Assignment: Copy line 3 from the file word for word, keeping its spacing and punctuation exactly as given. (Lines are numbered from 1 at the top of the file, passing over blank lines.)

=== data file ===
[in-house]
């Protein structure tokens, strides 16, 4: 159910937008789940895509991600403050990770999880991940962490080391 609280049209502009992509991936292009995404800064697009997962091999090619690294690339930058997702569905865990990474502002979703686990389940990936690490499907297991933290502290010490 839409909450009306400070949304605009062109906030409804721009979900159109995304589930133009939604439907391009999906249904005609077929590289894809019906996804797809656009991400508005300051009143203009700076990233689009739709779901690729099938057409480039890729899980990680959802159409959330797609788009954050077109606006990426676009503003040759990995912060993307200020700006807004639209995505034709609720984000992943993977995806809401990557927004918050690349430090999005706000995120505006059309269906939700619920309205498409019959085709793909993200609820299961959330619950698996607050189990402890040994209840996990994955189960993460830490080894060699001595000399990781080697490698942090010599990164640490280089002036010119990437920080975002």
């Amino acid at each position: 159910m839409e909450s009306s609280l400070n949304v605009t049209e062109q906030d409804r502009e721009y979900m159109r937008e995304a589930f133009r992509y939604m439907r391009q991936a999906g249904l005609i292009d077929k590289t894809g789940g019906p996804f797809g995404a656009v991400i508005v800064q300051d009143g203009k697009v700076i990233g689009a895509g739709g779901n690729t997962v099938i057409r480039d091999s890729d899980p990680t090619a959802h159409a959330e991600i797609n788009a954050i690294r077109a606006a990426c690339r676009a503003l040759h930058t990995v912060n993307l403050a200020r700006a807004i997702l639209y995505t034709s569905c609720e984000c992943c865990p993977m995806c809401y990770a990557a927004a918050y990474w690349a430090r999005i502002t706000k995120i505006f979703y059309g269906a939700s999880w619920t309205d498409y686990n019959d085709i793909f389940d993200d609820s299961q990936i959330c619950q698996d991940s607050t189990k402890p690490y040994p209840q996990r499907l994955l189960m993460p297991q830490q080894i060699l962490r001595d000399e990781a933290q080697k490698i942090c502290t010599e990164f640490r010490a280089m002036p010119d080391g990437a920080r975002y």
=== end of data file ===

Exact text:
């Amino acid at each position: 159910m839409e909450s009306s609280l400070n949304v605009t049209e062109q906030d409804r502009e721009y979900m159109r937008e995304a589930f133009r992509y939604m439907r391009q991936a999906g249904l005609i292009d077929k590289t894809g789940g019906p996804f797809g995404a656009v991400i508005v800064q300051d009143g203009k697009v700076i990233g689009a895509g739709g779901n690729t997962v099938i057409r480039d091999s890729d899980p990680t090619a959802h159409a959330e991600i797609n788009a954050i690294r077109a606006a990426c690339r676009a503003l040759h930058t990995v912060n993307l403050a200020r700006a807004i997702l639209y995505t034709s569905c609720e984000c992943c865990p993977m995806c809401y990770a990557a927004a918050y990474w690349a430090r999005i502002t706000k995120i505006f979703y059309g269906a939700s999880w619920t309205d498409y686990n019959d085709i793909f389940d993200d609820s299961q990936i959330c619950q698996d991940s607050t189990k402890p690490y040994p209840q996990r499907l994955l189960m993460p297991q830490q080894i060699l962490r001595d000399e990781a933290q080697k490698i942090c502290t010599e990164f640490r010490a280089m002036p010119d080391g990437a920080r975002y």